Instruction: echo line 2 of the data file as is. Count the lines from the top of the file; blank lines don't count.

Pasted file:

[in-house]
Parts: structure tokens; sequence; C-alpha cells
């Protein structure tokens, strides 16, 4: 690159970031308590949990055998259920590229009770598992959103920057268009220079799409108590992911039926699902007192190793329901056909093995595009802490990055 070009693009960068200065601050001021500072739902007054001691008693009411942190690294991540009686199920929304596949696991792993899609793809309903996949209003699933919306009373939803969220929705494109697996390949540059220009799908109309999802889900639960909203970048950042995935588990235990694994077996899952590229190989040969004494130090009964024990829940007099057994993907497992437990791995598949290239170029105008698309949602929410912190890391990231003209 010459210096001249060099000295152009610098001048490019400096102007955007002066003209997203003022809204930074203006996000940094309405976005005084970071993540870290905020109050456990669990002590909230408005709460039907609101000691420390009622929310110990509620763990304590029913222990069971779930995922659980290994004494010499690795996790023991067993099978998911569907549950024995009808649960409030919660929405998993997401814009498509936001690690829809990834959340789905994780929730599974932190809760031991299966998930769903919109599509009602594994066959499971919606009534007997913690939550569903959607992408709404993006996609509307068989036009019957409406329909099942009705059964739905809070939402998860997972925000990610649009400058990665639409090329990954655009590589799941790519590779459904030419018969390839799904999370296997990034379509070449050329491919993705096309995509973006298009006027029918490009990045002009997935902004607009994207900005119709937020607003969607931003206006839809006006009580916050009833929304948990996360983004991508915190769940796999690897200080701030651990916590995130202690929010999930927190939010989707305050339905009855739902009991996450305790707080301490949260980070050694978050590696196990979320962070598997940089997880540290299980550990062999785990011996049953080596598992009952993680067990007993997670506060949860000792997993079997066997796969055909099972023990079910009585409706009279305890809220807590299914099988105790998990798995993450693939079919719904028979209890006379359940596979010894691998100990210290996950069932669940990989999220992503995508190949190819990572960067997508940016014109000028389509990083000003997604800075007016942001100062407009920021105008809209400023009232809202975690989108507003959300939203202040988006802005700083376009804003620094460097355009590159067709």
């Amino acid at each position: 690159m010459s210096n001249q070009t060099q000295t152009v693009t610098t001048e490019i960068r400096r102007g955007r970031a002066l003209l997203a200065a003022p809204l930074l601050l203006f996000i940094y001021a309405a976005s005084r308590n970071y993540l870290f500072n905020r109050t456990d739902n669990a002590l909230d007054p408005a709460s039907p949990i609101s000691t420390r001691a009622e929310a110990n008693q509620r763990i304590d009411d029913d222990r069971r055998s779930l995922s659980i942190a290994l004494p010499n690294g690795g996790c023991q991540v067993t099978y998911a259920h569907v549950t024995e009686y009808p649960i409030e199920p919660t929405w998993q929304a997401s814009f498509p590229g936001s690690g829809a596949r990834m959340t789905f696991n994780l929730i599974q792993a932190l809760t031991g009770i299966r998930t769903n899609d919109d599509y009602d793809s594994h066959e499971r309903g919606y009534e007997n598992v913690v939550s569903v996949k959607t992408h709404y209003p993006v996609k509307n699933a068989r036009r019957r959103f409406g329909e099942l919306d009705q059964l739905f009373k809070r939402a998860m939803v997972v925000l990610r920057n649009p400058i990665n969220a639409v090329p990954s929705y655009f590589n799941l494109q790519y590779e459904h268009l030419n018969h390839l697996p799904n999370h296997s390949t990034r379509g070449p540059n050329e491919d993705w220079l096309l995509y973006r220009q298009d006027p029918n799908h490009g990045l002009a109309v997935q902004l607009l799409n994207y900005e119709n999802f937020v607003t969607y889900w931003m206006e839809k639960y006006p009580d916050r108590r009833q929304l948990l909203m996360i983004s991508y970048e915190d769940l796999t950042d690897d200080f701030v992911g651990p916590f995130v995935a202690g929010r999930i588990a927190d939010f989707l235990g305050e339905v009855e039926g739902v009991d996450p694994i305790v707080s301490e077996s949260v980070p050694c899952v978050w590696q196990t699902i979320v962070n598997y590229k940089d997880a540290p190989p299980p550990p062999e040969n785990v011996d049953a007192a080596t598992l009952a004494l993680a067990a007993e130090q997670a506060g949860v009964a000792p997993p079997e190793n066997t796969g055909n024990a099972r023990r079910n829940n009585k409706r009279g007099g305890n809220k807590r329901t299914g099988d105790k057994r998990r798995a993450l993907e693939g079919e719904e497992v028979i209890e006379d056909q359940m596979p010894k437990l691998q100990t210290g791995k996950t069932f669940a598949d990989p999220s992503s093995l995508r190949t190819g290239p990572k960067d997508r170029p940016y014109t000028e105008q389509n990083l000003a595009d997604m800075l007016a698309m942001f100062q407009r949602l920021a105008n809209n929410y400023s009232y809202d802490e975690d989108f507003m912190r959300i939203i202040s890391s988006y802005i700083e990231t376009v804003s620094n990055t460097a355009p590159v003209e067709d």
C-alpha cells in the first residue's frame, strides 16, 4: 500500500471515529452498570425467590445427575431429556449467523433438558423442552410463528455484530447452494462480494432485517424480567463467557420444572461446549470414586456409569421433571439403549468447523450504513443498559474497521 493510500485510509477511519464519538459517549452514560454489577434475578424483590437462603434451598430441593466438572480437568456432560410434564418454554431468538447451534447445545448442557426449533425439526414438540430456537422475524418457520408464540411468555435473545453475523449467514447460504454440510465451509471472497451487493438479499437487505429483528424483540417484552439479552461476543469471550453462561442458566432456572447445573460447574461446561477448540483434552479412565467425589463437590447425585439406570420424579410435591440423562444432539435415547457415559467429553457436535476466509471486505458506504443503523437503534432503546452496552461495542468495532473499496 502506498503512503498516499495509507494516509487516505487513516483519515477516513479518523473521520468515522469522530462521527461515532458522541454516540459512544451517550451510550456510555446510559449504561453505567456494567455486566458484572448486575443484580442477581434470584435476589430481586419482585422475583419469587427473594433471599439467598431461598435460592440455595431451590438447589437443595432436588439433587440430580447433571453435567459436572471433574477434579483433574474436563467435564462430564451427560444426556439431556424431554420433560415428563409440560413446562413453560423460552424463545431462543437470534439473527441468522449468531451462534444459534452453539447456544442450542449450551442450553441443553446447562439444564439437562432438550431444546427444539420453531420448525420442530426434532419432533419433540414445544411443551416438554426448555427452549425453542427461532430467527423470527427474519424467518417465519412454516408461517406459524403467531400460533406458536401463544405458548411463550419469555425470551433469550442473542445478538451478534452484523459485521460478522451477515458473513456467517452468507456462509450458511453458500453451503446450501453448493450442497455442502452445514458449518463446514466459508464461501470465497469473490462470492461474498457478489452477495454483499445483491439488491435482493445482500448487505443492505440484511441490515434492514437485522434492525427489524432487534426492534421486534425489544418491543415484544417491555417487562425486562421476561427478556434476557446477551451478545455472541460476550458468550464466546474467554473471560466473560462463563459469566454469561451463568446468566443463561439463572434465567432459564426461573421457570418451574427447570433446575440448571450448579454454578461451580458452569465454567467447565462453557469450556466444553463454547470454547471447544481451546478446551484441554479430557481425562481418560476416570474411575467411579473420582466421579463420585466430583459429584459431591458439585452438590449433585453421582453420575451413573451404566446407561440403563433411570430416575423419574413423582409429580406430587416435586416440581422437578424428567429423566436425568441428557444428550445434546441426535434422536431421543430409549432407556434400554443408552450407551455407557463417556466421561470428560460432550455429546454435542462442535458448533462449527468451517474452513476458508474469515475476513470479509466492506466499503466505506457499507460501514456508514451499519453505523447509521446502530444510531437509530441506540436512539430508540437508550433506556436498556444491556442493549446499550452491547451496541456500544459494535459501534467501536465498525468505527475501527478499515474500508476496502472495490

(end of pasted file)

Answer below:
Parts: structure tokens; sequence; C-alpha cells